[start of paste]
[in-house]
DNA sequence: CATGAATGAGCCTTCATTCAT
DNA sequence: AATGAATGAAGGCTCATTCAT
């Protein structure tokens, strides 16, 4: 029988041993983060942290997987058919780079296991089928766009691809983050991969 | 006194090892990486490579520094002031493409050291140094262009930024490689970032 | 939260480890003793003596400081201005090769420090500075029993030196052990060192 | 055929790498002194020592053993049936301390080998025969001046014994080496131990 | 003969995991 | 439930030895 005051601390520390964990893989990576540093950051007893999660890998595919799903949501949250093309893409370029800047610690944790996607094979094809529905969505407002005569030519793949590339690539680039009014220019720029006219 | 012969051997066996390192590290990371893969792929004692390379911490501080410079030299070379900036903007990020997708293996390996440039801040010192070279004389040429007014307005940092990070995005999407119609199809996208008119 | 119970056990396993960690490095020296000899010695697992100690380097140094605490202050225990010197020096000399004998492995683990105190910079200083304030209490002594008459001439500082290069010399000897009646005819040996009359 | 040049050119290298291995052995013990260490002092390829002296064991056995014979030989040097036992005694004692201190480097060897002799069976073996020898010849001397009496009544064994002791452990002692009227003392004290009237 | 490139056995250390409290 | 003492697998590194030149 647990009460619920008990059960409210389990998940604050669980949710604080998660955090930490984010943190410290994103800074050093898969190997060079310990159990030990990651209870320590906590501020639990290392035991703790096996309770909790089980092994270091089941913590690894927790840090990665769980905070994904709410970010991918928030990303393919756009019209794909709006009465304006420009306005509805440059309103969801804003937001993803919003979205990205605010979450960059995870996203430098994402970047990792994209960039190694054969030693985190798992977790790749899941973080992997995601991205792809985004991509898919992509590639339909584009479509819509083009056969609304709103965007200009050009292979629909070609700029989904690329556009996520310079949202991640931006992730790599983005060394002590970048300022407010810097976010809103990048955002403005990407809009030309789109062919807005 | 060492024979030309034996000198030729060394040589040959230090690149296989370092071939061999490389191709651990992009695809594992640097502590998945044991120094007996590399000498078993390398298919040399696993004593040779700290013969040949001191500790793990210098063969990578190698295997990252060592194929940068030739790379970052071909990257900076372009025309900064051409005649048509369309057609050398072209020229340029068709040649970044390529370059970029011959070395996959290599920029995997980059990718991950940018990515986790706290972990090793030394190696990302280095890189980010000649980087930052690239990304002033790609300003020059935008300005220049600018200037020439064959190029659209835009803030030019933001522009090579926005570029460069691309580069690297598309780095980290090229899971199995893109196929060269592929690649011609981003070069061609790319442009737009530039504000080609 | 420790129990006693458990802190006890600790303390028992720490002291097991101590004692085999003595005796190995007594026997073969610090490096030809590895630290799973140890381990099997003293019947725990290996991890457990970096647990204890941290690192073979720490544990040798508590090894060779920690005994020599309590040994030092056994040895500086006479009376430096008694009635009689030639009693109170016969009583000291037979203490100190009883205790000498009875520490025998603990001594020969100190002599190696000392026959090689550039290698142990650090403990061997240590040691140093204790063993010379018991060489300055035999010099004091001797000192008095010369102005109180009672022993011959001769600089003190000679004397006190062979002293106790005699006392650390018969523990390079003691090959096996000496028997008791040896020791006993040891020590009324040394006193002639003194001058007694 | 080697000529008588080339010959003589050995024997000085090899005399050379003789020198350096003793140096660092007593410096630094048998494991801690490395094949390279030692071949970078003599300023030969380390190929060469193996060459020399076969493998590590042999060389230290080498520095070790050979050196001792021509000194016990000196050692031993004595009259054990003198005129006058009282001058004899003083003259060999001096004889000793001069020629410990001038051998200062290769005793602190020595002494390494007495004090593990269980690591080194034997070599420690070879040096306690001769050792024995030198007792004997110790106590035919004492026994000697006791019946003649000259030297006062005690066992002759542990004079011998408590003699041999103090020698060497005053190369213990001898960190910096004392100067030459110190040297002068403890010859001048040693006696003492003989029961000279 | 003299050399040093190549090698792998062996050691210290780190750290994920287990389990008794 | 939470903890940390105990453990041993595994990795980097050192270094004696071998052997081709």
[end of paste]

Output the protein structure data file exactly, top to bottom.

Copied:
[in-house]
DNA sequence: CATGAATGAGCCTTCATTCAT
DNA sequence: AATGAATGAAGGCTCATTCAT
């Protein structure tokens, strides 16, 4: 029988041993983060942290997987058919780079296991089928766009691809983050991969 | 006194090892990486490579520094002031493409050291140094262009930024490689970032 | 939260480890003793003596400081201005090769420090500075029993030196052990060192 | 055929790498002194020592053993049936301390080998025969001046014994080496131990 | 003969995991 | 439930030895 005051601390520390964990893989990576540093950051007893999660890998595919799903949501949250093309893409370029800047610690944790996607094979094809529905969505407002005569030519793949590339690539680039009014220019720029006219 | 012969051997066996390192590290990371893969792929004692390379911490501080410079030299070379900036903007990020997708293996390996440039801040010192070279004389040429007014307005940092990070995005999407119609199809996208008119 | 119970056990396993960690490095020296000899010695697992100690380097140094605490202050225990010197020096000399004998492995683990105190910079200083304030209490002594008459001439500082290069010399000897009646005819040996009359 | 040049050119290298291995052995013990260490002092390829002296064991056995014979030989040097036992005694004692201190480097060897002799069976073996020898010849001397009496009544064994002791452990002692009227003392004290009237 | 490139056995250390409290 | 003492697998590194030149 647990009460619920008990059960409210389990998940604050669980949710604080998660955090930490984010943190410290994103800074050093898969190997060079310990159990030990990651209870320590906590501020639990290392035991703790096996309770909790089980092994270091089941913590690894927790840090990665769980905070994904709410970010991918928030990303393919756009019209794909709006009465304006420009306005509805440059309103969801804003937001993803919003979205990205605010979450960059995870996203430098994402970047990792994209960039190694054969030693985190798992977790790749899941973080992997995601991205792809985004991509898919992509590639339909584009479509819509083009056969609304709103965007200009050009292979629909070609700029989904690329556009996520310079949202991640931006992730790599983005060394002590970048300022407010810097976010809103990048955002403005990407809009030309789109062919807005 | 060492024979030309034996000198030729060394040589040959230090690149296989370092071939061999490389191709651990992009695809594992640097502590998945044991120094007996590399000498078993390398298919040399696993004593040779700290013969040949001191500790793990210098063969990578190698295997990252060592194929940068030739790379970052071909990257900076372009025309900064051409005649048509369309057609050398072209020229340029068709040649970044390529370059970029011959070395996959290599920029995997980059990718991950940018990515986790706290972990090793030394190696990302280095890189980010000649980087930052690239990304002033790609300003020059935008300005220049600018200037020439064959190029659209835009803030030019933001522009090579926005570029460069691309580069690297598309780095980290090229899971199995893109196929060269592929690649011609981003070069061609790319442009737009530039504000080609 | 420790129990006693458990802190006890600790303390028992720490002291097991101590004692085999003595005796190995007594026997073969610090490096030809590895630290799973140890381990099997003293019947725990290996991890457990970096647990204890941290690192073979720490544990040798508590090894060779920690005994020599309590040994030092056994040895500086006479009376430096008694009635009689030639009693109170016969009583000291037979203490100190009883205790000498009875520490025998603990001594020969100190002599190696000392026959090689550039290698142990650090403990061997240590040691140093204790063993010379018991060489300055035999010099004091001797000192008095010369102005109180009672022993011959001769600089003190000679004397006190062979002293106790005699006392650390018969523990390079003691090959096996000496028997008791040896020791006993040891020590009324040394006193002639003194001058007694 | 080697000529008588080339010959003589050995024997000085090899005399050379003789020198350096003793140096660092007593410096630094048998494991801690490395094949390279030692071949970078003599300023030969380390190929060469193996060459020399076969493998590590042999060389230290080498520095070790050979050196001792021509000194016990000196050692031993004595009259054990003198005129006058009282001058004899003083003259060999001096004889000793001069020629410990001038051998200062290769005793602190020595002494390494007495004090593990269980690591080194034997070599420690070879040096306690001769050792024995030198007792004997110790106590035919004492026994000697006791019946003649000259030297006062005690066992002759542990004079011998408590003699041999103090020698060497005053190369213990001898960190910096004392100067030459110190040297002068403890010859001048040693006696003492003989029961000279 | 003299050399040093190549090698792998062996050691210290780190750290994920287990389990008794 | 939470903890940390105990453990041993595994990795980097050192270094004696071998052997081709």